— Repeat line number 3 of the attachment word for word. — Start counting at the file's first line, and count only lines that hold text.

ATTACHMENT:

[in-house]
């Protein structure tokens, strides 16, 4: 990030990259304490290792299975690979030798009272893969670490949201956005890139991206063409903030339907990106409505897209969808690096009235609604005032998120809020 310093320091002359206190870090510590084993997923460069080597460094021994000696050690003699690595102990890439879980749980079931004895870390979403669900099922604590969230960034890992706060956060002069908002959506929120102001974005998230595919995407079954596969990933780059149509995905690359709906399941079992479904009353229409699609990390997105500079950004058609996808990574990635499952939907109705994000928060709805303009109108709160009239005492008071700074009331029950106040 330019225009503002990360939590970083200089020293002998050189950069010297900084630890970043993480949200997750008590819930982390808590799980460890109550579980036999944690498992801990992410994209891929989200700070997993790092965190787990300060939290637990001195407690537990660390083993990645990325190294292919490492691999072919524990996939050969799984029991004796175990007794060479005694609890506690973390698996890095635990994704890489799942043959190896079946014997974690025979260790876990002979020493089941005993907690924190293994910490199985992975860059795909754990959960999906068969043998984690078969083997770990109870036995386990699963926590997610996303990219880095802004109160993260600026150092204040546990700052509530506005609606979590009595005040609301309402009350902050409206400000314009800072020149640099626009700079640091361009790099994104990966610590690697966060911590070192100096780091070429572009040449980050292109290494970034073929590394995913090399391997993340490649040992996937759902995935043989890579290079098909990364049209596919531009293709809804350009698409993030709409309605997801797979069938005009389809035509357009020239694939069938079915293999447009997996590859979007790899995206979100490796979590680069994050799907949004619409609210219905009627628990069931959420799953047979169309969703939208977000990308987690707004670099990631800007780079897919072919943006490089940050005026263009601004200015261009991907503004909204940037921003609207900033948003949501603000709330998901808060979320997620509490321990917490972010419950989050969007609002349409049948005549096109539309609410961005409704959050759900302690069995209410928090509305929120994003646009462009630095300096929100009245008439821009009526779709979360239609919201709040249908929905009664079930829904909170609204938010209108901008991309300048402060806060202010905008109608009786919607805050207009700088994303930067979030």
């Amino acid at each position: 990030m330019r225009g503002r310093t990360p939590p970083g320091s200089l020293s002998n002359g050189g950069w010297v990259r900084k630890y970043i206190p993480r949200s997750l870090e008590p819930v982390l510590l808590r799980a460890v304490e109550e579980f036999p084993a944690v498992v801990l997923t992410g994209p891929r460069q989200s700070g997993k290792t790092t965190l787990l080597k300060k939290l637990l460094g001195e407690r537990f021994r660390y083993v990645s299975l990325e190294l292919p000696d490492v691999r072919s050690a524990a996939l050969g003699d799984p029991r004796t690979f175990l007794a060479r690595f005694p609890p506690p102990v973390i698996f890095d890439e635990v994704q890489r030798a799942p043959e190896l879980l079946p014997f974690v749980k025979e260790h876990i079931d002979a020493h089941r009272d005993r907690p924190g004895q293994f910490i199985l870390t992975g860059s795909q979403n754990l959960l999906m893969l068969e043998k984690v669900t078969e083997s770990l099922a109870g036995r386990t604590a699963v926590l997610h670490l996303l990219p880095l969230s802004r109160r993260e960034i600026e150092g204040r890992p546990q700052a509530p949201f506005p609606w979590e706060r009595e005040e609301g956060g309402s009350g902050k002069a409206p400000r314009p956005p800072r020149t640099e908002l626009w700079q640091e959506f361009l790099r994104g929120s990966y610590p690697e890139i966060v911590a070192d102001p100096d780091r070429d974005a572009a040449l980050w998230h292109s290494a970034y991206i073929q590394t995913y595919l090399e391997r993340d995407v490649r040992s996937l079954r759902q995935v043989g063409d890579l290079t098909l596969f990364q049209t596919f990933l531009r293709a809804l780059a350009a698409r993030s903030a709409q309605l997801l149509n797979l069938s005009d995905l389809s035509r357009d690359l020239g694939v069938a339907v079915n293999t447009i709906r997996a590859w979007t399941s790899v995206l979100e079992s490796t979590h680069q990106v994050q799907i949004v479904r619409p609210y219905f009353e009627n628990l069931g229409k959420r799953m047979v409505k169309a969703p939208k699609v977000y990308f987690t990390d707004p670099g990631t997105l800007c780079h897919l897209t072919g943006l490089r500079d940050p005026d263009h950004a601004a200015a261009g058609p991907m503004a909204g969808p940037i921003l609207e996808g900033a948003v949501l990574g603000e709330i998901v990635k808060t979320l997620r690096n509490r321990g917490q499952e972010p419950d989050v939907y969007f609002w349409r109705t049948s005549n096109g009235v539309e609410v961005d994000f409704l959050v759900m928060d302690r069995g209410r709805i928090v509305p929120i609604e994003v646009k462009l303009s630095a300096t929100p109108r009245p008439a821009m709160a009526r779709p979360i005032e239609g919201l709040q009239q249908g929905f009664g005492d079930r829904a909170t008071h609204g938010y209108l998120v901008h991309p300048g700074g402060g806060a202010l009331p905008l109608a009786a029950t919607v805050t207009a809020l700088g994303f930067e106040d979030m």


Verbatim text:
């Amino acid at each position: 990030m330019r225009g503002r310093t990360p939590p970083g320091s200089l020293s002998n002359g050189g950069w010297v990259r900084k630890y970043i206190p993480r949200s997750l870090e008590p819930v982390l510590l808590r799980a460890v304490e109550e579980f036999p084993a944690v498992v801990l997923t992410g994209p891929r460069q989200s700070g997993k290792t790092t965190l787990l080597k300060k939290l637990l460094g001195e407690r537990f021994r660390y083993v990645s299975l990325e190294l292919p000696d490492v691999r072919s050690a524990a996939l050969g003699d799984p029991r004796t690979f175990l007794a060479r690595f005694p609890p506690p102990v973390i698996f890095d890439e635990v994704q890489r030798a799942p043959e190896l879980l079946p014997f974690v749980k025979e260790h876990i079931d002979a020493h089941r009272d005993r907690p924190g004895q293994f910490i199985l870390t992975g860059s795909q979403n754990l959960l999906m893969l068969e043998k984690v669900t078969e083997s770990l099922a109870g036995r386990t604590a699963v926590l997610h670490l996303l990219p880095l969230s802004r109160r993260e960034i600026e150092g204040r890992p546990q700052a509530p949201f506005p609606w979590e706060r009595e005040e609301g956060g309402s009350g902050k002069a409206p400000r314009p956005p800072r020149t640099e908002l626009w700079q640091e959506f361009l790099r994104g929120s990966y610590p690697e890139i966060v911590a070192d102001p100096d780091r070429d974005a572009a040449l980050w998230h292109s290494a970034y991206i073929q590394t995913y595919l090399e391997r993340d995407v490649r040992s996937l079954r759902q995935v043989g063409d890579l290079t098909l596969f990364q049209t596919f990933l531009r293709a809804l780059a350009a698409r993030s903030a709409q309605l997801l149509n797979l069938s005009d995905l389809s035509r357009d690359l020239g694939v069938a339907v079915n293999t447009i709906r997996a590859w979007t399941s790899v995206l979100e079992s490796t979590h680069q990106v994050q799907i949004v479904r619409p609210y219905f009353e009627n628990l069931g229409k959420r799953m047979v409505k169309a969703p939208k699609v977000y990308f987690t990390d707004p670099g990631t997105l800007c780079h897919l897209t072919g943006l490089r500079d940050p005026d263009h950004a601004a200015a261009g058609p991907m503004a909204g969808p940037i921003l609207e996808g900033a948003v949501l990574g603000e709330i998901v990635k808060t979320l997620r690096n509490r321990g917490q499952e972010p419950d989050v939907y969007f609002w349409r109705t049948s005549n096109g009235v539309e609410v961005d994000f409704l959050v759900m928060d302690r069995g209410r709805i928090v509305p929120i609604e994003v646009k462009l303009s630095a300096t929100p109108r009245p008439a821009m709160a009526r779709p979360i005032e239609g919201l709040q009239q249908g929905f009664g005492d079930r829904a909170t008071h609204g938010y209108l998120v901008h991309p300048g700074g402060g806060a202010l009331p905008l109608a009786a029950t919607v805050t207009a809020l700088g994303f930067e106040d979030m």